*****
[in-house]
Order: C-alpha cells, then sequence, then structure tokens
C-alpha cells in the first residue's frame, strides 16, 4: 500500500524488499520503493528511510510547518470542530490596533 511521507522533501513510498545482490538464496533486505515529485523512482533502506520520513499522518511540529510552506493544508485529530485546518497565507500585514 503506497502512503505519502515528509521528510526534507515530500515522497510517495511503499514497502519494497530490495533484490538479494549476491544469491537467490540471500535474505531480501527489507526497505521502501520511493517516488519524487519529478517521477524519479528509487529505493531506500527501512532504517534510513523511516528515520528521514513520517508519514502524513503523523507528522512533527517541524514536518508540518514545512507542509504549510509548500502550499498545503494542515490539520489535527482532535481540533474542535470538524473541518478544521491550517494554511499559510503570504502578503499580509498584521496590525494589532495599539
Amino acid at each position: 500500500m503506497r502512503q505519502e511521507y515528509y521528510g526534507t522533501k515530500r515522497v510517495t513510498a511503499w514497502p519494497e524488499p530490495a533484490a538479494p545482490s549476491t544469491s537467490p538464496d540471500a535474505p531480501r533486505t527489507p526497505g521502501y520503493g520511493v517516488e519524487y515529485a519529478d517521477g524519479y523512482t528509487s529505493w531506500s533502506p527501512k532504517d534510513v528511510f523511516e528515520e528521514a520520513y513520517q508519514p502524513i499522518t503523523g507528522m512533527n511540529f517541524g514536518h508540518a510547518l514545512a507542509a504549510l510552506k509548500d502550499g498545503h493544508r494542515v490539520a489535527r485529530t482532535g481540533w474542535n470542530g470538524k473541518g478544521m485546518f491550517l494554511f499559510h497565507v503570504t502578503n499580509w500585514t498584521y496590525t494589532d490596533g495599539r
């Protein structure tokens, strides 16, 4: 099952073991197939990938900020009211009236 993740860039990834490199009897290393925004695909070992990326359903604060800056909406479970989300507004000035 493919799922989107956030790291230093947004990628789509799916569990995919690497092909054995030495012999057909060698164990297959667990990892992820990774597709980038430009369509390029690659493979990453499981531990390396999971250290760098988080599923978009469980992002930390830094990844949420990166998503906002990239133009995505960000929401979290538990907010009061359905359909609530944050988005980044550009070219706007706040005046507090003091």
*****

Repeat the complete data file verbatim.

[in-house]
Order: C-alpha cells, then sequence, then structure tokens
C-alpha cells in the first residue's frame, strides 16, 4: 500500500524488499520503493528511510510547518470542530490596533 511521507522533501513510498545482490538464496533486505515529485523512482533502506520520513499522518511540529510552506493544508485529530485546518497565507500585514 503506497502512503505519502515528509521528510526534507515530500515522497510517495511503499514497502519494497530490495533484490538479494549476491544469491537467490540471500535474505531480501527489507526497505521502501520511493517516488519524487519529478517521477524519479528509487529505493531506500527501512532504517534510513523511516528515520528521514513520517508519514502524513503523523507528522512533527517541524514536518508540518514545512507542509504549510509548500502550499498545503494542515490539520489535527482532535481540533474542535470538524473541518478544521491550517494554511499559510503570504502578503499580509498584521496590525494589532495599539
Amino acid at each position: 500500500m503506497r502512503q505519502e511521507y515528509y521528510g526534507t522533501k515530500r515522497v510517495t513510498a511503499w514497502p519494497e524488499p530490495a533484490a538479494p545482490s549476491t544469491s537467490p538464496d540471500a535474505p531480501r533486505t527489507p526497505g521502501y520503493g520511493v517516488e519524487y515529485a519529478d517521477g524519479y523512482t528509487s529505493w531506500s533502506p527501512k532504517d534510513v528511510f523511516e528515520e528521514a520520513y513520517q508519514p502524513i499522518t503523523g507528522m512533527n511540529f517541524g514536518h508540518a510547518l514545512a507542509a504549510l510552506k509548500d502550499g498545503h493544508r494542515v490539520a489535527r485529530t482532535g481540533w474542535n470542530g470538524k473541518g478544521m485546518f491550517l494554511f499559510h497565507v503570504t502578503n499580509w500585514t498584521y496590525t494589532d490596533g495599539r
């Protein structure tokens, strides 16, 4: 099952073991197939990938900020009211009236 993740860039990834490199009897290393925004695909070992990326359903604060800056909406479970989300507004000035 493919799922989107956030790291230093947004990628789509799916569990995919690497092909054995030495012999057909060698164990297959667990990892992820990774597709980038430009369509390029690659493979990453499981531990390396999971250290760098988080599923978009469980992002930390830094990844949420990166998503906002990239133009995505960000929401979290538990907010009061359905359909609530944050988005980044550009070219706007706040005046507090003091």